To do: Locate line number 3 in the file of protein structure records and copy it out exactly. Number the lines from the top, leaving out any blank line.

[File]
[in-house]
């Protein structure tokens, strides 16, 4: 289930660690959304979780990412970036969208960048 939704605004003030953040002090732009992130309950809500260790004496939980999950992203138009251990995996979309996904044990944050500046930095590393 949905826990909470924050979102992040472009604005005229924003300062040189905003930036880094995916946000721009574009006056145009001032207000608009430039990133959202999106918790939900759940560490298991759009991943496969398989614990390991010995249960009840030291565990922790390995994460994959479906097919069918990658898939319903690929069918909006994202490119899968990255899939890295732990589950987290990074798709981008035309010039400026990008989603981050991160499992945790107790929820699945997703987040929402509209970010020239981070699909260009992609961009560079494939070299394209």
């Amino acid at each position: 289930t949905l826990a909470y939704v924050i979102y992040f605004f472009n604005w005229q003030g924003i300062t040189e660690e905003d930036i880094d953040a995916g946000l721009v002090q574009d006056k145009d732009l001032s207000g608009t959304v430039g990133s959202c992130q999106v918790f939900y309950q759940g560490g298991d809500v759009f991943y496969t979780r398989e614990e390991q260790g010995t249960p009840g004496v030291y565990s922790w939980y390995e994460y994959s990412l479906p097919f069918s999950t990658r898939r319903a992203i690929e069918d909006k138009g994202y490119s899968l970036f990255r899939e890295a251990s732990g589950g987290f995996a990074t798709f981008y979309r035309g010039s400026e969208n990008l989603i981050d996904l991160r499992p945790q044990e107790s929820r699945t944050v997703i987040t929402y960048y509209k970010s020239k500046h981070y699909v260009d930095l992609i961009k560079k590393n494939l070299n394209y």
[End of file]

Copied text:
């Amino acid at each position: 289930t949905l826990a909470y939704v924050i979102y992040f605004f472009n604005w005229q003030g924003i300062t040189e660690e905003d930036i880094d953040a995916g946000l721009v002090q574009d006056k145009d732009l001032s207000g608009t959304v430039g990133s959202c992130q999106v918790f939900y309950q759940g560490g298991d809500v759009f991943y496969t979780r398989e614990e390991q260790g010995t249960p009840g004496v030291y565990s922790w939980y390995e994460y994959s990412l479906p097919f069918s999950t990658r898939r319903a992203i690929e069918d909006k138009g994202y490119s899968l970036f990255r899939e890295a251990s732990g589950g987290f995996a990074t798709f981008y979309r035309g010039s400026e969208n990008l989603i981050d996904l991160r499992p945790q044990e107790s929820r699945t944050v997703i987040t929402y960048y509209k970010s020239k500046h981070y699909v260009d930095l992609i961009k560079k590393n494939l070299n394209y």